Lately I've been listening to Hardcore History, a podcast that is not exactly hardcore in the traditional sense - or rather, any of the traditional senses of which I am aware - but is nonetheless thoroughly awesome.
I've always really enjoyed learning about and thinking about history, and Dan Carlin - the host of the 'cast - has a great, objective way of viewing things that I really enjoy. He's also got an awesome radio voice/personality; I find myself trusting him (if I was a father, I'd let Dan Carlin babysit [as long as he only taught my kids softcore history]). And he digs deep to find really interesting primary sources, which, above all, is what makes history so nuts.
At the moment I'm listening to a mini-series called "Shadows of the Ostfront," wherein Carlin shares a lot of diary entries from both Soviet and German soldiers who fought in the East during World War II. Crazier than any novel, by far. The tales of brutality and vengeance are so incredibly harsh that sometimes it's actually difficult to listen to: I'll be walking down the street or sitting in my office, my throat constricting, my eyes glistening with the thought of how much suffering was inflicted.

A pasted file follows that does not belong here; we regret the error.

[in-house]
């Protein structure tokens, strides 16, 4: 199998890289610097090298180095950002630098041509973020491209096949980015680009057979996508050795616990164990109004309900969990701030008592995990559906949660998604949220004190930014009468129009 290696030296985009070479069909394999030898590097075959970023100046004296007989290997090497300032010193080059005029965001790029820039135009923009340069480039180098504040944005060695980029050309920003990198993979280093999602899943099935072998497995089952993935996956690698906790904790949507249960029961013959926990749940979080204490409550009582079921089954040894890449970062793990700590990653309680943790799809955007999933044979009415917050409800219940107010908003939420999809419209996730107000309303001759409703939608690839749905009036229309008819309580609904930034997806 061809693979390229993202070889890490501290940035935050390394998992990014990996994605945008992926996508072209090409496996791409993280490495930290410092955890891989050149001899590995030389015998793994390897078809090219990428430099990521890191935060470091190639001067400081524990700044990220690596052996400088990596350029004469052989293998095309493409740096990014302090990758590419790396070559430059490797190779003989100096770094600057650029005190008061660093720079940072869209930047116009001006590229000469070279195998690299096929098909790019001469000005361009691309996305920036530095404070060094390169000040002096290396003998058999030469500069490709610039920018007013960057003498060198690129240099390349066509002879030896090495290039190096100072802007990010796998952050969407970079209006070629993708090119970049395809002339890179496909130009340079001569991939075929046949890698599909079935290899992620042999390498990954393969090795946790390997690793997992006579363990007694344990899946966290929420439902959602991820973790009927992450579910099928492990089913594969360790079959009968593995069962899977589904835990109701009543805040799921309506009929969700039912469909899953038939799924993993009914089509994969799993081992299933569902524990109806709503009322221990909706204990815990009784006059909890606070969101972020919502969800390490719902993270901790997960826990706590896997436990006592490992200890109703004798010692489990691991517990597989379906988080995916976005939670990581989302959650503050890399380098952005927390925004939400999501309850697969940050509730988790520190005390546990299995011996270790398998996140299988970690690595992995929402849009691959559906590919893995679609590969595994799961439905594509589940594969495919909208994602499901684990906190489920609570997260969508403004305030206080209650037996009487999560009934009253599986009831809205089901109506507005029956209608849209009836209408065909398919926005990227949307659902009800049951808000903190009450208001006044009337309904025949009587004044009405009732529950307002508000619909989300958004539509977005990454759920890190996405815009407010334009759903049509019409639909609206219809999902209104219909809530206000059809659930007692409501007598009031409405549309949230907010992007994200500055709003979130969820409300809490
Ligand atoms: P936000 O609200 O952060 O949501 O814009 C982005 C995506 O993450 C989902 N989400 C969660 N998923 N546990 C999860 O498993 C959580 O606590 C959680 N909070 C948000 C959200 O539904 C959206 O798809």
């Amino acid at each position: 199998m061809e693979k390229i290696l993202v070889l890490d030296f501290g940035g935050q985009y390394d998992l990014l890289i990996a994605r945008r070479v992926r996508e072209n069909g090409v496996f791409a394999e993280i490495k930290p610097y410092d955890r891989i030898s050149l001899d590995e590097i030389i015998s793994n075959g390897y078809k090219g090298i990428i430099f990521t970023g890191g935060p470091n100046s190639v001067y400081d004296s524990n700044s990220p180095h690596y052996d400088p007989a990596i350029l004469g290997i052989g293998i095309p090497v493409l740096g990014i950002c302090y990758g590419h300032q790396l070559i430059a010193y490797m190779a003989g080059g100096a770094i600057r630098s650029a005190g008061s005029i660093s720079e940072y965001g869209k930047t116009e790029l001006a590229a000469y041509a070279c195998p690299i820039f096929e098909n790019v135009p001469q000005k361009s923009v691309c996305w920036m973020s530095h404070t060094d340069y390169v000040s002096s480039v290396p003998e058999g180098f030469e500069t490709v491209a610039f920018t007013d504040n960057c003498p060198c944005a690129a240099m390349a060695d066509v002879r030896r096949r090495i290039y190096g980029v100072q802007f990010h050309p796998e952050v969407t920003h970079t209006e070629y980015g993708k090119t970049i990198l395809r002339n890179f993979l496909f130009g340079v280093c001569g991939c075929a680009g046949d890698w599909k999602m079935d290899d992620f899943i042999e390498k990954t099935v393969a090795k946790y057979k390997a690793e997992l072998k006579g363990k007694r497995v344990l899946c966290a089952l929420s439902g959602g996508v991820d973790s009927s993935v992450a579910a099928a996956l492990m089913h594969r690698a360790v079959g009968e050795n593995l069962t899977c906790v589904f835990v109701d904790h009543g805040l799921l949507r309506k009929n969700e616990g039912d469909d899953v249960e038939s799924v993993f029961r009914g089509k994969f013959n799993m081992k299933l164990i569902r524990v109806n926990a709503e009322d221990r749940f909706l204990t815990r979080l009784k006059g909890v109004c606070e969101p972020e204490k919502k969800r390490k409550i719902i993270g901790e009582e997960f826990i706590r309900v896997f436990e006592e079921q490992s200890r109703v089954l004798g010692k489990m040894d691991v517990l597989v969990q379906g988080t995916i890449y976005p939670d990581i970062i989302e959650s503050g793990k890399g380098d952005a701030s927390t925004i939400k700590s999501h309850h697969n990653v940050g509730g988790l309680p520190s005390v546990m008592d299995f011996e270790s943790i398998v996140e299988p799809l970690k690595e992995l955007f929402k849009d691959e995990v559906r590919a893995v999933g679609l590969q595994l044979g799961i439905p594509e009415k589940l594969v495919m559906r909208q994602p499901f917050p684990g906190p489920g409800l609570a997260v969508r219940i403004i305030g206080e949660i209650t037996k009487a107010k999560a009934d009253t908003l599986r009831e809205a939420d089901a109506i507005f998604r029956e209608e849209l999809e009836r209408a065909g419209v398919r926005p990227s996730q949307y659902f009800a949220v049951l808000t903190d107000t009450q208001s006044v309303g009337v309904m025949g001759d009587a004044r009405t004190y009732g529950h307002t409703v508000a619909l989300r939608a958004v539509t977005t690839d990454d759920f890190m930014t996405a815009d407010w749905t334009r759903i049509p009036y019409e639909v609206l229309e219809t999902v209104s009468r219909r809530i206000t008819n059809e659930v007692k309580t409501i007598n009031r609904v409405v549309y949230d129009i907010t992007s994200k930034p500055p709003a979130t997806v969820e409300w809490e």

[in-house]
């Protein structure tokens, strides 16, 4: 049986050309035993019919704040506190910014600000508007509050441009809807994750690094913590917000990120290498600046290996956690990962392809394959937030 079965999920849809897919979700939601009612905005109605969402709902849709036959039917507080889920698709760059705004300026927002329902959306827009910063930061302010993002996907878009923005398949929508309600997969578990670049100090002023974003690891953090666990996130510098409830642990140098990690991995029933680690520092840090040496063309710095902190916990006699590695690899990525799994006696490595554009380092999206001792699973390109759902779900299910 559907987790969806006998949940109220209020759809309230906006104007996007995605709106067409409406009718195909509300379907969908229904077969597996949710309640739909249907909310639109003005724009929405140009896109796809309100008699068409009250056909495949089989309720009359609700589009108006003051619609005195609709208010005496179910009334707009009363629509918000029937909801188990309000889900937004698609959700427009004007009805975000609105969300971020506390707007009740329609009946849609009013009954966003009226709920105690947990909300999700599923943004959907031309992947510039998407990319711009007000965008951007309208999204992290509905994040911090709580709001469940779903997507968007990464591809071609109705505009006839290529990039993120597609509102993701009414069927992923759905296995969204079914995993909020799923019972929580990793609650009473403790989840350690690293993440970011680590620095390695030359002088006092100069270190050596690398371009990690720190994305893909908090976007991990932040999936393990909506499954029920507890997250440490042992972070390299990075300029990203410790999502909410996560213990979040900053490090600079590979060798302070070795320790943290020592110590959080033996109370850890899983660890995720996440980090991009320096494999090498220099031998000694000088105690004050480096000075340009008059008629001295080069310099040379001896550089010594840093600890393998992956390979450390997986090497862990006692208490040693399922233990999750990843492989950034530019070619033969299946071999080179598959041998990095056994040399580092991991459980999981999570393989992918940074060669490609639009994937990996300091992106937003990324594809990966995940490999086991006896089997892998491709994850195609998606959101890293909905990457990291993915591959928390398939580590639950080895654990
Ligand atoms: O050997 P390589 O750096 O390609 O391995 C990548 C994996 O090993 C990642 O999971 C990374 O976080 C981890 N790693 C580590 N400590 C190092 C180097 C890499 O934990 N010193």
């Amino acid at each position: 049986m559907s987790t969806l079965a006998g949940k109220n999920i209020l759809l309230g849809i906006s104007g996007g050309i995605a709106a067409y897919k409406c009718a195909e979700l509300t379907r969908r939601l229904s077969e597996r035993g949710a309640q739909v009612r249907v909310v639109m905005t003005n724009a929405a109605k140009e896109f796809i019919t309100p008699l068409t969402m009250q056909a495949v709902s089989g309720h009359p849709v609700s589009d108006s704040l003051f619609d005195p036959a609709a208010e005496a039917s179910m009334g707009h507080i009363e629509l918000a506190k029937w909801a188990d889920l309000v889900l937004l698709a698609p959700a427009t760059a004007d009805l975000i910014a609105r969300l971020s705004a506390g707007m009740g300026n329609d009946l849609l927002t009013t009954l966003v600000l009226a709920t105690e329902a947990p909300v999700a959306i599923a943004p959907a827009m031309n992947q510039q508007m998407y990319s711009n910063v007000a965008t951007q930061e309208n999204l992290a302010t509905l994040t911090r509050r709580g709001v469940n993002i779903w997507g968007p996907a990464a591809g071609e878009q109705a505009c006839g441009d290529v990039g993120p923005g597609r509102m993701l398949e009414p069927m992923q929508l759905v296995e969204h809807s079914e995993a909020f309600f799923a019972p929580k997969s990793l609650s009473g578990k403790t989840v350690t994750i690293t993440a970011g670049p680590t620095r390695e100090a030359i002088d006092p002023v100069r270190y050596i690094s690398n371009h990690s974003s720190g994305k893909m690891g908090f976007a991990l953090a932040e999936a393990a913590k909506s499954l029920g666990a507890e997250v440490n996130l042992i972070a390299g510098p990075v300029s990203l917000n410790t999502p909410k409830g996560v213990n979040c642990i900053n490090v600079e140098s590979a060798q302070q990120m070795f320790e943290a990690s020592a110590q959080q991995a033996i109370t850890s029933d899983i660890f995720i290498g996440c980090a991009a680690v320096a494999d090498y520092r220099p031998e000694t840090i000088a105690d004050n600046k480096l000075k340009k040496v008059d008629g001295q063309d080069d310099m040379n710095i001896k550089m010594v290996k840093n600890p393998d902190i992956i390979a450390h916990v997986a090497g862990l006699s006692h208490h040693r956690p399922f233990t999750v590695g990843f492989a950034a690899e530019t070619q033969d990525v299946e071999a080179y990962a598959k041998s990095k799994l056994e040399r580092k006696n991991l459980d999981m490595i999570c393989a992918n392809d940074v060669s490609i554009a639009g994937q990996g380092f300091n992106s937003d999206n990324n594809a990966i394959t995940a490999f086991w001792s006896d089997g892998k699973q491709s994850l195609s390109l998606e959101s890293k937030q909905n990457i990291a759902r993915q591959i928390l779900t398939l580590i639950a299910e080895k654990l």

That's hardcore. That's history.
Anyway, learning history is important. A sound view of it helps get a sense of what's going on in the present, even if you still lack predictive power and, ultimately, everything is still different since it's, y'know, the future. But, as a writer, it's a great font of ideas, to think about how and why people do what they do - and how they might act if things were different.